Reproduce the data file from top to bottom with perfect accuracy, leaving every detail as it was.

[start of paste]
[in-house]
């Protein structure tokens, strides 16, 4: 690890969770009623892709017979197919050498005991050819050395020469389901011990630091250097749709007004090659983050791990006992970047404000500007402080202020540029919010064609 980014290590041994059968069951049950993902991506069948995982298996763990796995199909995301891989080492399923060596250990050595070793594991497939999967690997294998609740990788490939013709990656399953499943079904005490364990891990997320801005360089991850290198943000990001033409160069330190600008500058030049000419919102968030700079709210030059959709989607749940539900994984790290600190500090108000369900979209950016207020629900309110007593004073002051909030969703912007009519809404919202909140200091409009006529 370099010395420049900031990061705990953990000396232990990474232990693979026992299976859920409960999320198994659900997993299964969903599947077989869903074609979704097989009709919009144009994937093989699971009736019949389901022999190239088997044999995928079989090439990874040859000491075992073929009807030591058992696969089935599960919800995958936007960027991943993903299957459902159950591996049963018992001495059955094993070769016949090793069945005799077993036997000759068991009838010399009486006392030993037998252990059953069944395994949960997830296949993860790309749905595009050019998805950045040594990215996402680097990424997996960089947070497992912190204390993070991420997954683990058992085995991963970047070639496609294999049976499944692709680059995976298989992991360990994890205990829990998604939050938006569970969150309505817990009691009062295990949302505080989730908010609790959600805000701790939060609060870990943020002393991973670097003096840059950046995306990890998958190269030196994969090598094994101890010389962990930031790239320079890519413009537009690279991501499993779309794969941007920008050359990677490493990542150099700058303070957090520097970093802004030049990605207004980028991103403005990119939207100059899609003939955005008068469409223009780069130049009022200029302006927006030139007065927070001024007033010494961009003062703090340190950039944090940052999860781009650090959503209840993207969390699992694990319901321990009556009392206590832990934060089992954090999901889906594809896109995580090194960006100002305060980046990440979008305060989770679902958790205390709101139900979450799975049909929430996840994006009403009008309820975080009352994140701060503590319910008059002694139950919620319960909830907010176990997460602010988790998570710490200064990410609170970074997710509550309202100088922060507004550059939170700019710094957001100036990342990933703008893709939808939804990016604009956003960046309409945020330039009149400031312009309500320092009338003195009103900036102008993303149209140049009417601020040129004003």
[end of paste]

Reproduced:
[in-house]
């Protein structure tokens, strides 16, 4: 690890969770009623892709017979197919050498005991050819050395020469389901011990630091250097749709007004090659983050791990006992970047404000500007402080202020540029919010064609 980014290590041994059968069951049950993902991506069948995982298996763990796995199909995301891989080492399923060596250990050595070793594991497939999967690997294998609740990788490939013709990656399953499943079904005490364990891990997320801005360089991850290198943000990001033409160069330190600008500058030049000419919102968030700079709210030059959709989607749940539900994984790290600190500090108000369900979209950016207020629900309110007593004073002051909030969703912007009519809404919202909140200091409009006529 370099010395420049900031990061705990953990000396232990990474232990693979026992299976859920409960999320198994659900997993299964969903599947077989869903074609979704097989009709919009144009994937093989699971009736019949389901022999190239088997044999995928079989090439990874040859000491075992073929009807030591058992696969089935599960919800995958936007960027991943993903299957459902159950591996049963018992001495059955094993070769016949090793069945005799077993036997000759068991009838010399009486006392030993037998252990059953069944395994949960997830296949993860790309749905595009050019998805950045040594990215996402680097990424997996960089947070497992912190204390993070991420997954683990058992085995991963970047070639496609294999049976499944692709680059995976298989992991360990994890205990829990998604939050938006569970969150309505817990009691009062295990949302505080989730908010609790959600805000701790939060609060870990943020002393991973670097003096840059950046995306990890998958190269030196994969090598094994101890010389962990930031790239320079890519413009537009690279991501499993779309794969941007920008050359990677490493990542150099700058303070957090520097970093802004030049990605207004980028991103403005990119939207100059899609003939955005008068469409223009780069130049009022200029302006927006030139007065927070001024007033010494961009003062703090340190950039944090940052999860781009650090959503209840993207969390699992694990319901321990009556009392206590832990934060089992954090999901889906594809896109995580090194960006100002305060980046990440979008305060989770679902958790205390709101139900979450799975049909929430996840994006009403009008309820975080009352994140701060503590319910008059002694139950919620319960909830907010176990997460602010988790998570710490200064990410609170970074997710509550309202100088922060507004550059939170700019710094957001100036990342990933703008893709939808939804990016604009956003960046309409945020330039009149400031312009309500320092009338003195009103900036102008993303149209140049009417601020040129004003």